Though everyone may not immediately recognize the name “Harry Belafonte,” almost everyone in America is familiar with Harry Belafonte’s most famous hit, “Day O,” also known as the “Banana Boat song,” with its classic lyrics, “Day O, Me say day o, Daylight come and me want go home.” Though this wildly popular song may just sound like nothing more than a fun, catchy pop song, there is great deal of rhetoric embedded in its lyrics that expresses the plight and hardship of the native Caribbean people working under the colonial system. Providing background for an in-depth interview Michael Eldridge conducted with Belafonte in 2002, Eldridge describes how this song “dramatizes the drudgery of alienated labor in the colonial produce trade” (Eldridge 110). You can see this social theme vividly illustrated in the words, music, and performance of “Day O” by Belafonte. Originally sung in unison by Jamaican dock workers as a “ work song (used to) get them through a long night of hauling the fruit from trucks to boats” (Roth), Belafonte chose to perform this song to a Calypso beat for mass audiences, in the process exposing the plight and hardships of the Jamaican colonial laborers. I’ve included a copy of the lyrics to follow along with as you peruse my analysis of this song:

“Day-o, day-ay-ay-o
Daylight come and me wan’ go home
Day-o, day-ay-ay-o
Daylight come and me wan’ go home

Work all night on a drink of rum
Daylight come and me wan’ go home
Stack banana till de morning come
Daylight come and me wan’ go home

Come, Mister tally man, tally me banana
Daylight come and me wan’ go home
Come, Mister tally man, tally me banana
Daylight come and me wan’ go home

Lift six foot, seven foot, eight foot bunch
Daylight come and me wan’ go home
Six foot, seven foot, eight foot bunch
Daylight come and me wan’ go home

Day, me say day-ay-ay-o
Daylight come and me wan’ go home
Day, me say day, me say day, me say day
Daylight come and me wan’ go home

Beautiful bunch of ripe banana
Daylight come and me wan’ go home
Hide the deadly black tarantula
Daylight come and me wan’ go home
Lift six foot, seven foot, eight foot bunch
Daylight come and me wan’ go home
Six foot, seven foot, eight foot bunch
Daylight come and me wan’ go home
Day, me say day-ay-ay-o
Daylight come and me wan’ go home
Day, me say day, me say day, me say day
Daylight come and me wan’ go home

Come, Mister tally man, tally me banana
Daylight come and me wan’ go home
Come, Mister tally man, tally me banana
Daylight come and me wan’ go home
Day-o, day-ay-ay-o
Daylight come and me wan’ go home
Day, me say day, me say day, me say day….ay-ay-o

Daylight come and me wan’ go home” (Belafonte)

Belafonte’s delivery is one rhetorical device that conveys the deeper meaning of the song. His cry of “Day-O, me say day-O” is almost plaintive, and there seem to be tinges of sadness in Belafonte’s voice throughout the song, especially toward the end. This sad, almost hopeless tone conveys the sad, almost hopeless feeling many of the Caribbean workers must have felt as they subjected themselves to the backbreaking, unending labor of the colonial system. The repetition of certain lyrics, such as “Six foot, seven foot, eight foot, BUNCH,” evokes the monotony of labor they had to perform, with a collection of repetitive lyrics that call forth the idea of oppressive, never ending work. The lyrics themselves subtly express a great deal of discontent felt by the workers in the Caribbean colonial system, with the repetition of the line, “Day light come and me wan go home,” evoking the idea that none of the workers are happy to be in the condition in which they find themselves. There also seems to be a figurative “call and  response” occurring within the context of this song, as, in one line of the song, Belafonte seems to call out, while in the next line, he seems to call back in response to himself. This calling of Belafonte back-and-forth to himself evokes the idea of assembly line-like labor where one Caribbean worker calls to another worker, who then calls to another and another.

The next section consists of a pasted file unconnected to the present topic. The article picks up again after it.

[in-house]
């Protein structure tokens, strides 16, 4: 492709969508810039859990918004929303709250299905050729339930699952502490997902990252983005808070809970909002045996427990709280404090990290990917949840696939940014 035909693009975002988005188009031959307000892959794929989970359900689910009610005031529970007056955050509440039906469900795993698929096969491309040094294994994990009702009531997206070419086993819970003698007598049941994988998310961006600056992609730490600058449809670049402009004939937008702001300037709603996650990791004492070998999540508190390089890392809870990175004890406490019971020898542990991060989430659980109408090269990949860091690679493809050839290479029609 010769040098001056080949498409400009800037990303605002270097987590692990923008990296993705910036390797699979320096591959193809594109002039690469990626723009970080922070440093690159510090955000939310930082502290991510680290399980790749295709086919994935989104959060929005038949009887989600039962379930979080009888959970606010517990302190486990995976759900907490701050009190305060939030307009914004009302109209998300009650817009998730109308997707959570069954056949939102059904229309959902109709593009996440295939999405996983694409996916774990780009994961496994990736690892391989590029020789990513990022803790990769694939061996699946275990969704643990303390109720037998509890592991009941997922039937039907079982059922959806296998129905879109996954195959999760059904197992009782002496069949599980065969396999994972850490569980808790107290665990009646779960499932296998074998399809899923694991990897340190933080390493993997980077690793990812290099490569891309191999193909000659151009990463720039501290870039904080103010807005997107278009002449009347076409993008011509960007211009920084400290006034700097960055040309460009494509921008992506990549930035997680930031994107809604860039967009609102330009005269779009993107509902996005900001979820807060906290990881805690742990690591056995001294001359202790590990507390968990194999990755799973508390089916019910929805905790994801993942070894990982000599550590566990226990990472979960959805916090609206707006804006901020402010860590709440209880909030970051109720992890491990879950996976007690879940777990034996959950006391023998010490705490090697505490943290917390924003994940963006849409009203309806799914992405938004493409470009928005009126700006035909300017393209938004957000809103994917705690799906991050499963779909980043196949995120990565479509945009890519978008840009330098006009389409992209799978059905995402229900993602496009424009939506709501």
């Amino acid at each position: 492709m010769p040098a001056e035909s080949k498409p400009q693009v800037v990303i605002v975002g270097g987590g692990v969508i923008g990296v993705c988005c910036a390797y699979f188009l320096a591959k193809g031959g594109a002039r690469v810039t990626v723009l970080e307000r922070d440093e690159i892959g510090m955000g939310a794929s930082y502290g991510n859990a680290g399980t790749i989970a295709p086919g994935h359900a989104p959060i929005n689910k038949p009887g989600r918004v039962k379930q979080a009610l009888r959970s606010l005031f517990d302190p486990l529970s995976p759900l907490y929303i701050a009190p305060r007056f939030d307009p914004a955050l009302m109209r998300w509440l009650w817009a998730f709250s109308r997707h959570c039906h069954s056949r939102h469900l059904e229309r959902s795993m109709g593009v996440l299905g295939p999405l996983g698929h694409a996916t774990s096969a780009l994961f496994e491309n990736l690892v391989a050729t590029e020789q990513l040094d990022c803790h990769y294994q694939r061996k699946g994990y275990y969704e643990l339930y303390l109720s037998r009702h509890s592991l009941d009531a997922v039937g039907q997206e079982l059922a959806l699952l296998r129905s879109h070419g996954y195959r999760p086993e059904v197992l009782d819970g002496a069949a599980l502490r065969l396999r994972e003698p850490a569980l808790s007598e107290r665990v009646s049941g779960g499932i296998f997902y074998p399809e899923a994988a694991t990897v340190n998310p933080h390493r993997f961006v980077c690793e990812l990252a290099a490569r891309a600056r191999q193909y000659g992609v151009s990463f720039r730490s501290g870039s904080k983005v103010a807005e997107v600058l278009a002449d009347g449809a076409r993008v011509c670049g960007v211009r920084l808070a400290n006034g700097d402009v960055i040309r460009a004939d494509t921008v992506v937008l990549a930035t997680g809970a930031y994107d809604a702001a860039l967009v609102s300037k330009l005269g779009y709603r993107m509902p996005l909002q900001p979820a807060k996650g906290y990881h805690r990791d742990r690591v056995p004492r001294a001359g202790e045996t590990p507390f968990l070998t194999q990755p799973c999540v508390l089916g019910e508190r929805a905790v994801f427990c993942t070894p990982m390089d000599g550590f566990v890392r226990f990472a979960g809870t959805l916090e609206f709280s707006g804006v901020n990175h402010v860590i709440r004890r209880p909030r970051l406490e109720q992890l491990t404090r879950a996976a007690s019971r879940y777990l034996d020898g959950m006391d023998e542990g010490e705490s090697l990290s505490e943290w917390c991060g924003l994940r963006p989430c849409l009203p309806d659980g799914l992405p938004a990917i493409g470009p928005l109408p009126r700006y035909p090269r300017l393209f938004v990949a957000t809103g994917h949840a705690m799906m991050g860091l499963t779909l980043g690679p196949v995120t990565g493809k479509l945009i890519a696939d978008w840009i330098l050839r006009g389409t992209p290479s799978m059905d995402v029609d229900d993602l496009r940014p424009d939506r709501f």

Beyond Belafonte’s amazing musical and artistic achievements, he was also a close friend and ally of Martin Luther King, Jr. during King’s years as the leader of the Civil Rights movement and personally served as a “spokesman, strategist, benefactor, and fund-raiser for the Civil Rights movement” (Eldridge 110). In his most famous hit, “Day O,” we get the first example of Harry Belafonte’s social message in action as he expresses the plight and endless labor of the Caribbean colonial workers in a pleasing pop music format that reached mass audiences around the world.

Works Cited

Eldridge, Michael. “Remains of the Day-O.” Transition 92 (2002): 110-137. Web. 24 Feb 2010.

Roth, Mark. “The Banana Boat Song: ‘Daylight come and me wan’ go home …’.” Pittsburgh Post-Gazette 27 Nov. 2005. Web. 24 Feb 2010.

Belafonte, Harry. “Day-O (The Banana Boat Song).” Calypso. RCA, 1956.

Leave a Reply